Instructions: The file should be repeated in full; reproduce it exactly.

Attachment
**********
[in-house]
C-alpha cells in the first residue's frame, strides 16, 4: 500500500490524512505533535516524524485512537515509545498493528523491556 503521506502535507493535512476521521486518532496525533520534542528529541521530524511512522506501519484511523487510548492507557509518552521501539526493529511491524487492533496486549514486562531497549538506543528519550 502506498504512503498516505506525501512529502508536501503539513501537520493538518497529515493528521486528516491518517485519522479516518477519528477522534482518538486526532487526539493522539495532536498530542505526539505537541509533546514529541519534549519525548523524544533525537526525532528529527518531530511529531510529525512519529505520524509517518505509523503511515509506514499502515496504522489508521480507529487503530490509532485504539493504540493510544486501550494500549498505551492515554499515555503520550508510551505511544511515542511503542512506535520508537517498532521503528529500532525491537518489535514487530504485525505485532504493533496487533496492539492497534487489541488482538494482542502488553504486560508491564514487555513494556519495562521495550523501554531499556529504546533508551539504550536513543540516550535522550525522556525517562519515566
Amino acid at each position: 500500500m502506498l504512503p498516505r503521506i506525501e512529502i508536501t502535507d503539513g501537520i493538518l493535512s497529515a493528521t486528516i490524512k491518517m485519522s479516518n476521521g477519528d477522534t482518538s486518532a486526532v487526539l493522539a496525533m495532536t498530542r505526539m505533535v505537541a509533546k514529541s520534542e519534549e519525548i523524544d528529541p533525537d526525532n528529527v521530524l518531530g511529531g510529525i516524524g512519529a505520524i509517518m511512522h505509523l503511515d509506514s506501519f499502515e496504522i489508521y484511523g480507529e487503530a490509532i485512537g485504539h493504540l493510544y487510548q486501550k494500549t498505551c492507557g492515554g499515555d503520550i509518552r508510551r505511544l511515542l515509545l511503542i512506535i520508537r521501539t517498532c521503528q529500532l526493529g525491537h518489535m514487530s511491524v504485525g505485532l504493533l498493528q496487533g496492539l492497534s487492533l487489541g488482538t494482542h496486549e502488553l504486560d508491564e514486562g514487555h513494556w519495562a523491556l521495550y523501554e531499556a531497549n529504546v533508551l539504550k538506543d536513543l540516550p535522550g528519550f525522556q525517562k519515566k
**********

[in-house]
C-alpha cells in the first residue's frame, strides 16, 4: 500500500490524512505533535516524524485512537515509545498493528523491556 503521506502535507493535512476521521486518532496525533520534542528529541521530524511512522506501519484511523487510548492507557509518552521501539526493529511491524487492533496486549514486562531497549538506543528519550 502506498504512503498516505506525501512529502508536501503539513501537520493538518497529515493528521486528516491518517485519522479516518477519528477522534482518538486526532487526539493522539495532536498530542505526539505537541509533546514529541519534549519525548523524544533525537526525532528529527518531530511529531510529525512519529505520524509517518505509523503511515509506514499502515496504522489508521480507529487503530490509532485504539493504540493510544486501550494500549498505551492515554499515555503520550508510551505511544511515542511503542512506535520508537517498532521503528529500532525491537518489535514487530504485525505485532504493533496487533496492539492497534487489541488482538494482542502488553504486560508491564514487555513494556519495562521495550523501554531499556529504546533508551539504550536513543540516550535522550525522556525517562519515566
Amino acid at each position: 500500500m502506498l504512503p498516505r503521506i506525501e512529502i508536501t502535507d503539513g501537520i493538518l493535512s497529515a493528521t486528516i490524512k491518517m485519522s479516518n476521521g477519528d477522534t482518538s486518532a486526532v487526539l493522539a496525533m495532536t498530542r505526539m505533535v505537541a509533546k514529541s520534542e519534549e519525548i523524544d528529541p533525537d526525532n528529527v521530524l518531530g511529531g510529525i516524524g512519529a505520524i509517518m511512522h505509523l503511515d509506514s506501519f499502515e496504522i489508521y484511523g480507529e487503530a490509532i485512537g485504539h493504540l493510544y487510548q486501550k494500549t498505551c492507557g492515554g499515555d503520550i509518552r508510551r505511544l511515542l515509545l511503542i512506535i520508537r521501539t517498532c521503528q529500532l526493529g525491537h518489535m514487530s511491524v504485525g505485532l504493533l498493528q496487533g496492539l492497534s487492533l487489541g488482538t494482542h496486549e502488553l504486560d508491564e514486562g514487555h513494556w519495562a523491556l521495550y523501554e531499556a531497549n529504546v533508551l539504550k538506543d536513543l540516550p535522550g528519550f525522556q525517562k519515566k